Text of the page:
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1st Feb


Stabilizing Muscles and Joint Instability

It is now common, even in the health club arenas, to hear the terms “stabilizing exercise”, and “core muscles”. But what do these terms really mean, what are such muscles, and why are such exercises and muscle groups so important?


When we look at our skeletal muscle system, we know that not all muscles are the same in their function and physiological makeup. Some muscles are located deep and close to our joints, have predominantly slow twitch type muscle fibers, are often short muscles, and can contract for prolonged periods and have some tension most of the time. These are endurance type muscles, whose primary function is to ensure that the joints can move in a mechanically normal fashion. They thereby provide stability to the joints. These are the stabilizing, or true “core muscles” in our body.

An authority on the muscular system, Vladimir Janda, M.D. referred to these muscles as the “tonic muscles”. They are there to provide support, not to move our limbs or spine.

Other muscles are more superficial, typically longer, with greater percentage of fast twitch fibers, which therefore have greater potential to generate strength, but have less endurance capacity. These muscles are the “prime movers”, or “phasic muscles” according to Dr. Janda, whose primary role is to generate motion.


In a perfectly operating human body, we would have an optimal balance between the stabilizing and the prime mover muscles. However, much can happen to upset this balance, especially after injuries, but also contributing to causing injuries and pain.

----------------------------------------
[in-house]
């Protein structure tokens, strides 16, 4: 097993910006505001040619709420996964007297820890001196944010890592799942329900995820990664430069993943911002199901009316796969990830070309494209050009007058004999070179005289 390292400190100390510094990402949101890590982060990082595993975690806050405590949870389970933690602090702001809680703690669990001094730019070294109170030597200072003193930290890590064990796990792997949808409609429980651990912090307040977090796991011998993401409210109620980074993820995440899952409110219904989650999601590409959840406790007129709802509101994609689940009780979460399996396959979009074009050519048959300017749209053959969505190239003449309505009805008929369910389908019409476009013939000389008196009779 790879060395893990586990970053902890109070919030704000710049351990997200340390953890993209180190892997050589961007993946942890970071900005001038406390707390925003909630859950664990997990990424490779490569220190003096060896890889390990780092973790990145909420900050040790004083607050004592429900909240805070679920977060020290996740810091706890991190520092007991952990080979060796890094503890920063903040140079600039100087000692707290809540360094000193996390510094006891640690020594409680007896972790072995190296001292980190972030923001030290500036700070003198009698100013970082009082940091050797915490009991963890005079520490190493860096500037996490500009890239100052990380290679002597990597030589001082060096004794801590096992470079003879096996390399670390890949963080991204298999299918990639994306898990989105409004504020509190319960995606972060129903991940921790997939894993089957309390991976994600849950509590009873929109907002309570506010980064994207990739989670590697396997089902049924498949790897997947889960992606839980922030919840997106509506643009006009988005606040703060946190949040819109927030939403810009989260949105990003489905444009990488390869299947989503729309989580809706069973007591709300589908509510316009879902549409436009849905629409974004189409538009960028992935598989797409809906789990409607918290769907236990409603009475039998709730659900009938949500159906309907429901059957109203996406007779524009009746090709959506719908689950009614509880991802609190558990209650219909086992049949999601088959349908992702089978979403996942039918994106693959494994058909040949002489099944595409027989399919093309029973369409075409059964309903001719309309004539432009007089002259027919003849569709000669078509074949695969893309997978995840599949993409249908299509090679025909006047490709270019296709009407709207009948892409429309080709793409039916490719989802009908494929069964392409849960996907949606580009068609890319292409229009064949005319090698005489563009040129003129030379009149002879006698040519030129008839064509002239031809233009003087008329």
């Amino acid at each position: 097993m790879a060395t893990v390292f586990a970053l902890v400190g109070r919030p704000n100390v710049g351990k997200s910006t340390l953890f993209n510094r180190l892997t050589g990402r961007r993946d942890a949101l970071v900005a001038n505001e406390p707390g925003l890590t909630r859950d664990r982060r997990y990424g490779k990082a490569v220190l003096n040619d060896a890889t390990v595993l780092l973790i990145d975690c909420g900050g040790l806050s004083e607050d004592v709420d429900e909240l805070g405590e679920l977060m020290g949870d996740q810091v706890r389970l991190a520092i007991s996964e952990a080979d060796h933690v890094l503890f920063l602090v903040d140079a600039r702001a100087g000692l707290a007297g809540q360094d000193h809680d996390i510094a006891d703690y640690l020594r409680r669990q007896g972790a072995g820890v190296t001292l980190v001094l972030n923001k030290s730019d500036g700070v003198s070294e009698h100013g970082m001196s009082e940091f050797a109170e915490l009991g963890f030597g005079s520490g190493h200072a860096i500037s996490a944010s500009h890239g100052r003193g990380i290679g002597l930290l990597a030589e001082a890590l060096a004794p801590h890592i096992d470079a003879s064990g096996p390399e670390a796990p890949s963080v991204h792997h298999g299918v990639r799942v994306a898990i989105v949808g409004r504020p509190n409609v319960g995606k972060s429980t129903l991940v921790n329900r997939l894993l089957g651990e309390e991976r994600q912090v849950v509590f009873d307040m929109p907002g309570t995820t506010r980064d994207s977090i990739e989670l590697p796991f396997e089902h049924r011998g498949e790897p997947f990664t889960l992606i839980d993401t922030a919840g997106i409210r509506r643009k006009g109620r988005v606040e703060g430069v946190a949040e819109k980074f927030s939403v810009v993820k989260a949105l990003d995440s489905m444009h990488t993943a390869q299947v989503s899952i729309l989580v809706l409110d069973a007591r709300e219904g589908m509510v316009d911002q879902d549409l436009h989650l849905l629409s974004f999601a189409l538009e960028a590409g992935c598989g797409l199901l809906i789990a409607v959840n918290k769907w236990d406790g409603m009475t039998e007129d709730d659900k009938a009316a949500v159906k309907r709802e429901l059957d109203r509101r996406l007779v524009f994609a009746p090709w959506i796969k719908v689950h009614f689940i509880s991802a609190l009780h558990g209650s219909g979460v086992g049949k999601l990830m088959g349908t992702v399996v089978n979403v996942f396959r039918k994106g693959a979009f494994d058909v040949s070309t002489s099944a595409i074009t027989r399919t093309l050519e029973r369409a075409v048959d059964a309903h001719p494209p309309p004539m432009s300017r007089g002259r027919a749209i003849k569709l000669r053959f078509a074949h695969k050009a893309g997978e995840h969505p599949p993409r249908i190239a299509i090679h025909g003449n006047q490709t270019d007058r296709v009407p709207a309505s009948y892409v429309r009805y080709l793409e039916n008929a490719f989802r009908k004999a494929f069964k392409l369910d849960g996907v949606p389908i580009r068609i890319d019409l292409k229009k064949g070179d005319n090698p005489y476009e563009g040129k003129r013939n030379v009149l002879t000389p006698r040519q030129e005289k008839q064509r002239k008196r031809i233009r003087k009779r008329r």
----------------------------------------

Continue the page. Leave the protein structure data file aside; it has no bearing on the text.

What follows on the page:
The muscles that are affected negatively the most with injuries and painful conditions, and with increasing age and loss of conditioning, are the stabilizing muscles. They tend to atrophy and get weaker, have inhibited activity, or with pain also go into guarding or spasm, further increasing our pain and abnormal movement patterns. There is a specific neurological basis for this mechanism.

Therefore, in physical therapy we almost always first evaluate and address these stabilizing muscles, before engaging the longer movers, to restore normal mechanics and function. This is as true for the elderly, as for the elite athlete.

This philosophy of training is based on our definition of joint instability as “a joint which mechanically moves abnormally, thereby increasing the likelihood of tissues
in and around the joint getting compromised”.


The term “core muscle training” is often used and applied loosely in fitness circles. If there is a muscle imbalance, and especially during or after an injury or painful condition, it is essential to isolate the stabilizing muscles and apply training based on knowledge in anatomy, physiology and biomechanics.

The stabilizers need to be activated, initially without significantly engaging the larger muscles, and the exercise intensity at first must be low, and movements performed with many repetitions or a position held for a longer period of time, to build endurance, and restore normal coordination.

It should also be added that normal joint stability cannot be achieved if the joint is too stiff (which prevents normal mechanics and muscle activation), is pathologically unstable (severely excessive joint motion e.g. due to major trauma), or in some joints if there is a complete tear of stabilizing muscles (e.g. rotator cuff tear). Joint mobility restrictions can be treated in physical therapy by an orthopedic manual therapist, whereas the two latter scenarios usually would require the help of a surgeon. A thorough evaluation is always the first prudent step.

Enjoy our gorgeous winter (how lucky we are!), and please pass this letter on to anybody you think would be interested.

Best wishes,


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